RxJava-Android-Samples

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rxAndroid开发实例,RxJava-Android-Samples-master
RxJava-Android-Samples-master.zip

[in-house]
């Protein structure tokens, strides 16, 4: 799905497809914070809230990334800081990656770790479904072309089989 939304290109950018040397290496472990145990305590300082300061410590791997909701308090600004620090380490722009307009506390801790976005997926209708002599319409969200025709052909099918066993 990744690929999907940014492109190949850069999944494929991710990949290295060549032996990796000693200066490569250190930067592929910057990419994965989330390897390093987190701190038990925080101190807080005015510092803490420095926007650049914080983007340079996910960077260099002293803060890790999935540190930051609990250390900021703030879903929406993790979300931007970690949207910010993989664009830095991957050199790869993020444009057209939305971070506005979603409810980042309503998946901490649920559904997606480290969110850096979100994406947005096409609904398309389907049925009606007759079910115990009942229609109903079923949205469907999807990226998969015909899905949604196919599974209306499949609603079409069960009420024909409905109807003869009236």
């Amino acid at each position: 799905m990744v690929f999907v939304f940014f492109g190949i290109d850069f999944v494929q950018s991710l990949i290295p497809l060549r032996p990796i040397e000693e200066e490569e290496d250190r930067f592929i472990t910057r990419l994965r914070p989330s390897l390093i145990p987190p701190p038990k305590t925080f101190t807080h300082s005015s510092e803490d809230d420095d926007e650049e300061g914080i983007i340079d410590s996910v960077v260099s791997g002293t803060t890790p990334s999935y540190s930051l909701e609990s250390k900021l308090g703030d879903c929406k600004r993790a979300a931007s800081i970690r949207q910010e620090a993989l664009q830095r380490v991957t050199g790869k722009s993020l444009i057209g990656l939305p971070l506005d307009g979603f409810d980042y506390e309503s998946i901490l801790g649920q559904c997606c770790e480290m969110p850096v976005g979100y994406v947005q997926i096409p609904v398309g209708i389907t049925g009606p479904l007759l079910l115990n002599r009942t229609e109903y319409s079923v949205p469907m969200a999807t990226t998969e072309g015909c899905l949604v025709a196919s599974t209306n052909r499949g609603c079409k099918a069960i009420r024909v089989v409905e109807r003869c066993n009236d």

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Learning RxJava for Android by example ============== This is a repository with real-world useful examples of using RxJava with Android. [It usually will be in a constant state of "Work in Progress" (WIP)](http://nerds.weddingpartyapp.com/tech/2014/09/15/learning-rxjava-with-android-by-example/). I also gave a talk at a local meetup about warming up to RxJava here. Here's a link to the [video and slides](https://newcircle.com/s/post/1744/2015/06/29/learning-rxjava-for-android-by-example). ## Examples: ### Concurrency using schedulers A common requirement is to offload lengthy heavy I/O intensive operationsacc to a background thread (non-UI thread) and feed the results back to the UI/main thread, on completion. This is a demo of how long-running operations can be offloaded to a background thread. After the operation is done, we resume back on the main thread. All using RxJava! Think of this as a replacement to AsyncTasks. The long operation is simulated by a blocking Thread.sleep call (since this is done in a background thread, our UI is never interrupted). To really see this example shine. Hit the button multiple times and see how the button click (which is a UI operation) is never blocked because the long operation only runs in the background. ### Accumulate calls (buffer) This is a demo of how events can be accumulated using the "buffer" operation. A button is provided and we accumulate the number of clicks on that button, over a span of time and then spit out the final results. If you hit the button once, you'll get a message saying the button was hit once. If you hit it 5 times continuously within a span of 2 seconds, then you get a single log, saying you hit that button 5 times (vs 5 individual logs saying "Button hit once"). Note: If you're looking for a more foolproof solution that accumulates "continuous" taps vs just the number of taps within a time span, look at the [EventBus Demo](https://github.com/kaushikgopal/Android-RxJava/blob/master/app/src/main/java/com/morihacky/android/rxjava/rxbus/RxBusDemo_Bottom3Fragment.java) where a combo of the `publish` and `buffer` operators is used. For a more detailed explanation, you can also have a look at this [blog post](http://nerds.weddingpartyapp.com/tech/2015/01/05/debouncedbuffer-used-in-rxbus-example/). ### Instant/Auto searching (subject + debounce) This is a demo of how events can be swallowed in a way that only the last one is respected. A typical example of this is instant search result boxes. As you type the word "Bruce Lee", you don't want to execute searches for B, Br, Bru, Bruce, Bruce, Bruce L ... etc. But rather intelligently wait for a couple of moments, make sure the user has finished typing the whole word, and then shoot out a single call for "Bruce Lee". As you type in the input box, it will not shoot out log messages at every single input character change, but rather only pick the lastly emitted event (i.e. input) and log that. This is the debounce/throttleWithTimeout method in RxJava. ### Retrofit and RxJava (zip, flatmap) [Retrofit from Square](http://square.github.io/retrofit/) is an amazing library that helps with easy networking (even if you haven't made the jump to RxJava just yet, you really should check it out). It works even better with RxJava and these are examples hitting the GitHub API, taken straight up from the android demigod-developer Jake Wharton's talk at Netflix. You can [watch the talk](https://www.youtube.com/watch?v=aEuNBk1b5OE#t=2480) at this link. Incidentally, my motivation to use RxJava was from attending this talk at Netflix. Since it was a presentation, Jake only put up the most important code snippets in [his slides](https://speakerdeck.com/jakewharton/2014-1). Also he uses Java 8 in them, so I flushed those examples out in ~~good~~ old Java 6. (Note: you're most likely to hit the GitHub API quota pretty fast so send in an OAuth-token as a parameter if you want to keep running these examples often). ### Volley Demo [Volley](http://developer.android.com/training/volley/index.html) is another networking library introduced by [Google at IO '13](https://www.youtube.com/watch?v=yhv8l9F44qo). A kind citizen of github contributed this example so we know how to integrate Volley with RxJava. ### Orchestrating Observables. Make parallel network calls, then combine the result into a single data point (flatmap + zip) The below ascii diagram expresses the intention of our next example with panache. f1,f2,3,f4,f5 are essentially network calls that when made, give back a result that's needed for a future calculation. (flatmap) f1 ___________________ f3 _______ (flatmap) | (zip) f2 ___________________ f4 _______| ___________ final output \ | \____________ f5 _______| The code for this example has already been written by one Mr.skehlet in the interwebs. Head over to [the gist](https://gist.github.com/skehlet/9418379) for the code. It's written in pure Java (6) so it's pretty comprehensible if you've understood the previous examples. I'll flush it out here again when time permits or I've run out of other compelling examples. ### Double binding with TextViews Auto-updating views are a pretty cool thing. If you've dealt with Angular JS before, they have a pretty nifty concept called "two-way data binding", so when an HTML element is bound to a model/entity object, it constantly "listens" to changes on that entity and auto-updates its state based on the model. Using the technique in this example, you could potentially use a pattern like the [Presentation View Model pattern](http://martinfowler.com/eaaDev/PresentationModel.html) with great ease. While the example here is pretty rudimentary, the technique used to achieve the double binding using a `Publish Subject` is much more interesting. ### Polling with Schedulers This is an example of polling using RxJava Schedulers. This is useful in cases, where you want to constantly poll a server and possibly get new data. The network call is "simulated" so it forces a delay before return a resultant string. ### RxBus - An event bus using RxJava + DebouncedBuffer Have a look at the accompanying blog posts for details on this demo: 1. [Implementing an event bus with RxJava](http://nerds.weddingpartyapp.com/tech/2014/12/24/implementing-an-event-bus-with-rxjava-rxbus/) 2. [DebouncedBuffer used for the fancier variant of the demo](http://nerds.weddingpartyapp.com/tech/2014/12/24/secret-bonus-part-debouncedbuffer-used-in-rxbus-example/) 3. [share/publish/refcount](http://nerds.weddingpartyapp.com/tech/2015/01/21/rxjava-share-publish-refcount-and-all-that-jazz/) ### Form validation - using [`.combineLatest`](http://reactivex.io/documentation/operators/combinelatest.html) Thanks to Dan Lew for giving me this idea in the [fragmented podcast - episode #5](http://fragmentedpodcast.com/episodes/4/) (around the 4:30 mark). `.combineLatest` allows you to monitor the state of multiple observables at once compactly at a single location. The example demonstrated shows how you can use `.combineLatest` to validate a basic form. There are 3 primary inputs for this form to be considered "valid" (an email, a password and a number). The form will turn valid (the text below turns blue :P) once all the inputs are valid. If they are not, an error is shown against the invalid inputs. We have 3 independent observables that track the text/input changes for each of the form fields (RxAndroid's `WidgetObservable` comes in handy to monitor the text changes). After an event change is noticed from **all** 3 inputs, the result is "combined" and the form is evaluated for validity. Note that the `Func3` function that checks for validity, kicks in only after ALL 3 inputs have received a text change event. The value of this technique becomes more apparent when you have more number of input fields in a form. Handling it otherwis